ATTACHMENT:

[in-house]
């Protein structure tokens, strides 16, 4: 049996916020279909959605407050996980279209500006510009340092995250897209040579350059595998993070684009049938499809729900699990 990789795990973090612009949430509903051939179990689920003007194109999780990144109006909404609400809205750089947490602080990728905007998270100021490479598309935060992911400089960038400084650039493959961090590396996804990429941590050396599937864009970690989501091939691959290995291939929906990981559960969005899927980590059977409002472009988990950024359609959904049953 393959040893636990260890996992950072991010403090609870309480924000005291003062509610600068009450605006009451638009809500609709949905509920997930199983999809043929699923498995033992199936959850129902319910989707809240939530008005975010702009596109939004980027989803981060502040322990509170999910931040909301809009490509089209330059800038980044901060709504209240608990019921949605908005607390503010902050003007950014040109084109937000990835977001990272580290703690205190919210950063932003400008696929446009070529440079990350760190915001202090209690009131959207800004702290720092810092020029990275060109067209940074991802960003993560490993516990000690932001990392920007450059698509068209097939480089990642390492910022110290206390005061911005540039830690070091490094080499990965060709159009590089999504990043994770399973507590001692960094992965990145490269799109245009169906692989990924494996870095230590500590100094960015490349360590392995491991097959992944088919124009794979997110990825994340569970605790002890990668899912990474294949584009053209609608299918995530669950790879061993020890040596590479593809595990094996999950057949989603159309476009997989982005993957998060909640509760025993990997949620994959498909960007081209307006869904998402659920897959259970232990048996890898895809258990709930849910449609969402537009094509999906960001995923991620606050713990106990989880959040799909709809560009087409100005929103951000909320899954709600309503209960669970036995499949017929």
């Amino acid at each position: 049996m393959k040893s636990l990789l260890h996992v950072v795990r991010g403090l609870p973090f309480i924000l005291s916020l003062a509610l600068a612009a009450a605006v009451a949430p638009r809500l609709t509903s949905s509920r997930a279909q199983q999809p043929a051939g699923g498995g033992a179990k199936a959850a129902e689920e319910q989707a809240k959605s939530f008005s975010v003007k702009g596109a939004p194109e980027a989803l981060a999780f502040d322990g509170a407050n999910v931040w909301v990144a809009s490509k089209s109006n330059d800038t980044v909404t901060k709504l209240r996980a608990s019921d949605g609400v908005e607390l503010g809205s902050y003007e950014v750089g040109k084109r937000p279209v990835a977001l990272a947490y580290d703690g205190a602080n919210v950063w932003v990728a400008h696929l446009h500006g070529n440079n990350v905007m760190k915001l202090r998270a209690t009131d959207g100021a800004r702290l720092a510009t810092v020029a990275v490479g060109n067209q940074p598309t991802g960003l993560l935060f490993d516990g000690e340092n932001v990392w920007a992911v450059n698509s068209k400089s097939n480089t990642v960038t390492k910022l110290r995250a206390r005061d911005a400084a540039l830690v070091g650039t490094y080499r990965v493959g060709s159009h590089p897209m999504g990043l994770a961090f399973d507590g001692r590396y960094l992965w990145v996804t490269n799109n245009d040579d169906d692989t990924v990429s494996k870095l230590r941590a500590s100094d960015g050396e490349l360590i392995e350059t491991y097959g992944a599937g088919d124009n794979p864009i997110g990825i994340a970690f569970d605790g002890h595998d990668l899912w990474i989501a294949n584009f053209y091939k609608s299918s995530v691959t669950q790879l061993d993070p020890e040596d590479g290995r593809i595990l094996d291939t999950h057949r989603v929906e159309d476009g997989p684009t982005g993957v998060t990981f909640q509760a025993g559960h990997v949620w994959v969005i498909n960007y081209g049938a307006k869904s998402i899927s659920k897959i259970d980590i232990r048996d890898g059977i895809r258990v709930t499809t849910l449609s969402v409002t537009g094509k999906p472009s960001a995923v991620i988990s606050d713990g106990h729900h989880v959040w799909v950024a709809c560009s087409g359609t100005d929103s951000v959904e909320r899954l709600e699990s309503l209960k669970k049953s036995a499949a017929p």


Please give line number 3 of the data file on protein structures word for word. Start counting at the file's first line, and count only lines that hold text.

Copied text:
């Amino acid at each position: 049996m393959k040893s636990l990789l260890h996992v950072v795990r991010g403090l609870p973090f309480i924000l005291s916020l003062a509610l600068a612009a009450a605006v009451a949430p638009r809500l609709t509903s949905s509920r997930a279909q199983q999809p043929a051939g699923g498995g033992a179990k199936a959850a129902e689920e319910q989707a809240k959605s939530f008005s975010v003007k702009g596109a939004p194109e980027a989803l981060a999780f502040d322990g509170a407050n999910v931040w909301v990144a809009s490509k089209s109006n330059d800038t980044v909404t901060k709504l209240r996980a608990s019921d949605g609400v908005e607390l503010g809205s902050y003007e950014v750089g040109k084109r937000p279209v990835a977001l990272a947490y580290d703690g205190a602080n919210v950063w932003v990728a400008h696929l446009h500006g070529n440079n990350v905007m760190k915001l202090r998270a209690t009131d959207g100021a800004r702290l720092a510009t810092v020029a990275v490479g060109n067209q940074p598309t991802g960003l993560l935060f490993d516990g000690e340092n932001v990392w920007a992911v450059n698509s068209k400089s097939n480089t990642v960038t390492k910022l110290r995250a206390r005061d911005a400084a540039l830690v070091g650039t490094y080499r990965v493959g060709s159009h590089p897209m999504g990043l994770a961090f399973d507590g001692r590396y960094l992965w990145v996804t490269n799109n245009d040579d169906d692989t990924v990429s494996k870095l230590r941590a500590s100094d960015g050396e490349l360590i392995e350059t491991y097959g992944a599937g088919d124009n794979p864009i997110g990825i994340a970690f569970d605790g002890h595998d990668l899912w990474i989501a294949n584009f053209y091939k609608s299918s995530v691959t669950q790879l061993d993070p020890e040596d590479g290995r593809i595990l094996d291939t999950h057949r989603v929906e159309d476009g997989p684009t982005g993957v998060t990981f909640q509760a025993g559960h990997v949620w994959v969005i498909n960007y081209g049938a307006k869904s998402i899927s659920k897959i259970d980590i232990r048996d890898g059977i895809r258990v709930t499809t849910l449609s969402v409002t537009g094509k999906p472009s960001a995923v991620i988990s606050d713990g106990h729900h989880v959040w799909v950024a709809c560009s087409g359609t100005d929103s951000v959904e909320r899954l709600e699990s309503l209960k669970k049953s036995a499949a017929p």